MAXWELL:  How columnists come up with ideas

5/20/1998 – Printed in the EDITORIAL section of the St Petersburg Times Newspaper


Over the years, readers, many of them high school and college students, have asked me to discuss the craft of writing a column.

Following are some of the questions I am often asked: How do columnists come up with things to write about? Do we ever run out of ideas? Do we enjoy writing a column? Do our bosses ever tell us what to write or what not to write? Do we believe everything we write? Do we write to make people mad?

How much research do we do? Do we mostly stay in the newsroom? How much do we travel? What is the most difficult thing about writing a column? Who reads columns? How many letters and telephone calls do we receive each week? Do readers confront us in public?

In light of these and other questions, I will perform the civic journalism task of writing an occasional column about writing a column. Because today’s is the first on the subject, I will start with the most frequently asked question: How do columnists come up with things to write about?

For me, everything is a potential topic. I look for patterns in everything. I read several newspapers and magazines every day, listen to National Public Radio, watch TV and talk with people. I browse the books and journals at the University of South Florida library in St. Petersburg. And, of course, I visit local bookstores.

In a less tangible way, I try to figure out what people really think and feel. When I say really, I mean the truth. What, for example, does the average white person north of Ulmerton Road really think of black people in south St. Petersburg?

The very idea is like a rock in my shoe, and the only way to relieve the discomfort is to satisfy my curiosity. I talk to whites north of Ulmerton, asking them to level with me. What do they really feel?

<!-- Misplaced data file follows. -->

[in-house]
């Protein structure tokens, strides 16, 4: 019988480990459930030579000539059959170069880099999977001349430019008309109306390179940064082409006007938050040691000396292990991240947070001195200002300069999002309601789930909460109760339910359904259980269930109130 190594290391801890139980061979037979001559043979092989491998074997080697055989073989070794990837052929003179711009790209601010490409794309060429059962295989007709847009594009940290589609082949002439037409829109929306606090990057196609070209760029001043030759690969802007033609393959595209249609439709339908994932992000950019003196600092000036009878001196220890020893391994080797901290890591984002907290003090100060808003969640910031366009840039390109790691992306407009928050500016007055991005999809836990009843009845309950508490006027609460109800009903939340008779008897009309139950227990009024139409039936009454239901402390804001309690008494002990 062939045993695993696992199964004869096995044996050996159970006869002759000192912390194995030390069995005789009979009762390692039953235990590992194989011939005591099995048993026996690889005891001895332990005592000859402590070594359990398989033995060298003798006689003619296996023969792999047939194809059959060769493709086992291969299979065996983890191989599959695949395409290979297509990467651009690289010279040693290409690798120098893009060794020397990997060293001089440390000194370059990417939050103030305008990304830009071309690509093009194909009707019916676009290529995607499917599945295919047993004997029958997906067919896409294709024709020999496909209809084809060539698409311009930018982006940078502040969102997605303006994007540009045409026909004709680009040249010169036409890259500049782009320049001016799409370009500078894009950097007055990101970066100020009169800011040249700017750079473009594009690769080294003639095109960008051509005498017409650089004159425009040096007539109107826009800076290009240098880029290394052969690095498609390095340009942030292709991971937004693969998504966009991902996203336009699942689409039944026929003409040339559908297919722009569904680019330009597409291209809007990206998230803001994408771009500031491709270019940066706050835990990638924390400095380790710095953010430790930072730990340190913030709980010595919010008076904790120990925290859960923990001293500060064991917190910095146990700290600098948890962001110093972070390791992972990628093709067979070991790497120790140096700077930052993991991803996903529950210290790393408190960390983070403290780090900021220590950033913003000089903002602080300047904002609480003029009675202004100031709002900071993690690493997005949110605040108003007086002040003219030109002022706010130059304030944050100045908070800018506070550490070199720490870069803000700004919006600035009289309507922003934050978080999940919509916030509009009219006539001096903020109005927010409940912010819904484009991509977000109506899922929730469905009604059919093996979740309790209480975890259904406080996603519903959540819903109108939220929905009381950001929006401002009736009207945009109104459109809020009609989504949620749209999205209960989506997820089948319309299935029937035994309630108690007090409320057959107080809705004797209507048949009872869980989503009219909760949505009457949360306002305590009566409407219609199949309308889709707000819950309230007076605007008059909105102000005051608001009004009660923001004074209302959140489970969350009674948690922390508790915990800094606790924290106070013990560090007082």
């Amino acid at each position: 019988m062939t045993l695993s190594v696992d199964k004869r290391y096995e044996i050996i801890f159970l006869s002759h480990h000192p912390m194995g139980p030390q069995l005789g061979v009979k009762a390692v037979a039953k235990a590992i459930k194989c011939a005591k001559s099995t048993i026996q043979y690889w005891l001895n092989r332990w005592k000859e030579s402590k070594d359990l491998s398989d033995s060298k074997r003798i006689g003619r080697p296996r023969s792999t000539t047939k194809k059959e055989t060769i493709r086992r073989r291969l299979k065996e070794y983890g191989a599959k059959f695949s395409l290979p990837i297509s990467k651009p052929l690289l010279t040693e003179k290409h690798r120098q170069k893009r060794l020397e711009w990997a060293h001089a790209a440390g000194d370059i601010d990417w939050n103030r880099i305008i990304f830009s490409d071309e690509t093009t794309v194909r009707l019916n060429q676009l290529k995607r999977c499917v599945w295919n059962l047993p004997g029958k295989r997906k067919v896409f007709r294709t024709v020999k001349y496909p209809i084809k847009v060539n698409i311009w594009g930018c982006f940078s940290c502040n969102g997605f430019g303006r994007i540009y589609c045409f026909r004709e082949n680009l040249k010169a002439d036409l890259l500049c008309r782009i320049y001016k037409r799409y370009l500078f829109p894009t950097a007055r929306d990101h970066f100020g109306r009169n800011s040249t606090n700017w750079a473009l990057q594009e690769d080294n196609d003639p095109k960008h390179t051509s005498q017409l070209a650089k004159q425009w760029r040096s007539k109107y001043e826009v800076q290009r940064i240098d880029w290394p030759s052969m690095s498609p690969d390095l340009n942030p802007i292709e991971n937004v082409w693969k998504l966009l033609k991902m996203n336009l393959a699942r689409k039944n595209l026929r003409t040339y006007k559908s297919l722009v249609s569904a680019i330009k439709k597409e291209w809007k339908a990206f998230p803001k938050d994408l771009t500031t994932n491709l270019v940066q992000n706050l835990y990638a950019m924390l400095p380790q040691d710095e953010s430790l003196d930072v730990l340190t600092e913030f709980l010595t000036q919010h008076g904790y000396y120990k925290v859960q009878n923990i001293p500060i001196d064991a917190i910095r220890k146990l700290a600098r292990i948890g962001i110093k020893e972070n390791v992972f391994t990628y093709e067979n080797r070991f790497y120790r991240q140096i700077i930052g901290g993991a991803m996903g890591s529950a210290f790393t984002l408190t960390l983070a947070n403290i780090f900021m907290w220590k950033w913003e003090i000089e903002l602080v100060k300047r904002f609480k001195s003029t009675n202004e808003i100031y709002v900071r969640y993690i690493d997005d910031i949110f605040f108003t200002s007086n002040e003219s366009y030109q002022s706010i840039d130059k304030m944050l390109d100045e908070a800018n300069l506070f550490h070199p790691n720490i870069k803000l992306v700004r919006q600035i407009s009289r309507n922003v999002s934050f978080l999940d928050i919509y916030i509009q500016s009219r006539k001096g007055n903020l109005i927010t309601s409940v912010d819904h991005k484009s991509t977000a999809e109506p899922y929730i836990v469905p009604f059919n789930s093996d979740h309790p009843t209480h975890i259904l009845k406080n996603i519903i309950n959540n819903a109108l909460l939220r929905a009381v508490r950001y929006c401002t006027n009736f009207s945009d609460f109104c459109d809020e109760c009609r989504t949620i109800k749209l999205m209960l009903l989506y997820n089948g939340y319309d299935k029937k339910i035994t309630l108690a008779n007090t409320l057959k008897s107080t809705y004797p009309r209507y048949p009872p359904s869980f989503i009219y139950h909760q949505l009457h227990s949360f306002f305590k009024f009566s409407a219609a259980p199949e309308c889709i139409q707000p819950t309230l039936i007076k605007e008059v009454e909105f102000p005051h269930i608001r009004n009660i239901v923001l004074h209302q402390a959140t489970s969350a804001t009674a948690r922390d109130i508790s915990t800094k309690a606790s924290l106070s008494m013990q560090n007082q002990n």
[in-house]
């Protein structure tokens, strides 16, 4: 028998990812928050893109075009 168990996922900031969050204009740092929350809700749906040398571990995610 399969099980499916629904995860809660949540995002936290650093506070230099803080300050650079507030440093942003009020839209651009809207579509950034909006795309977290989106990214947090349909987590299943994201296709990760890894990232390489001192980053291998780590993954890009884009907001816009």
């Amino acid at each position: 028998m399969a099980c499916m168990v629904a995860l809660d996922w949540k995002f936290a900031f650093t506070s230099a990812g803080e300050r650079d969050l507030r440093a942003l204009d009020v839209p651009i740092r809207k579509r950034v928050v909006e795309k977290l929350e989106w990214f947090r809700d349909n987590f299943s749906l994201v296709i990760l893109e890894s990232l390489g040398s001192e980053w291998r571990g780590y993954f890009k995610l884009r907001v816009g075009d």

My colleague Howard Troxler gets his ideas from what he calls “being in the world,” which includes reading voraciously, traveling and sitting in bars where, he says, people talk about “life.” Howard also is blessed to have been a reporter who spent many years in Tallahassee getting to know the state’s movers and shakers.

Times columnist Robyn Blumner, an attorney, is rarely short on ideas because fellow lawyers and other people interested in First Amendment issues seek her opinions. She also keeps up with court decisions. But her best asset is her keen eye. The final episode of Seinfeld, in which the main characters poke fun at a fat man being robbed, gave her the idea for this Sunday’s column, which is to be about “Good Samaritan” laws.

Like Robyn, sports columnist Hubert Mizell almost never runs out of ideas. Because sports involve scheduled events, Hubert has a structure from which to operate. Also, his wealth of experiences gained over several decades in the profession keep his mind busy.

My colleague and friend Martin Dyckman attracts ideas like Sharon Stone attracts stares from men. One-third of his topics comes from readers and political insiders who have high regard for him. He gets most of his other ideas from newspapers and the wire services.

Robin Mitchell, who writes our “Dr. Delay” column, literally trips over ideas. His column provides a voice for the readers who drive the roads in southern Pinellas County. His desk is littered with notes from irate motorists: “Fix my pothole,” “Is this traffic signal needed?” “I can’t get across the streets safely.” “Who will fix that railroad crossing?”

No matter how many ideas the columnist comes up with, however, he or she must have enough material to make the effort worthwhile. Sometimes I have what I think is a great idea only to learn after three paragraphs into a first draft that I have nothing more to say. In such instances, I become brutal with myself: I toss out the whole thing and start over with a new topic. I refuse to waste time. When I waste time, my thoughts lose their edge _ the sharpness of tone and logic that a good opinion column needs.

If a subject does not work for me, it will not resonate with readers, either. Seasoned columnists are pretty good judges of what is and what is not worth developing. In deciding what to write, most columnists try to choose a fresh slant, pick something they are interested in, choose a subject they know something about and consider how much and what kind of research is required.

Although the ways that columnists get their ideas vary from person to person, a good idea is the thing _ 80 percent of the effort. The rest is writing, style, logic and perhaps a little inspiration from our favorite muses.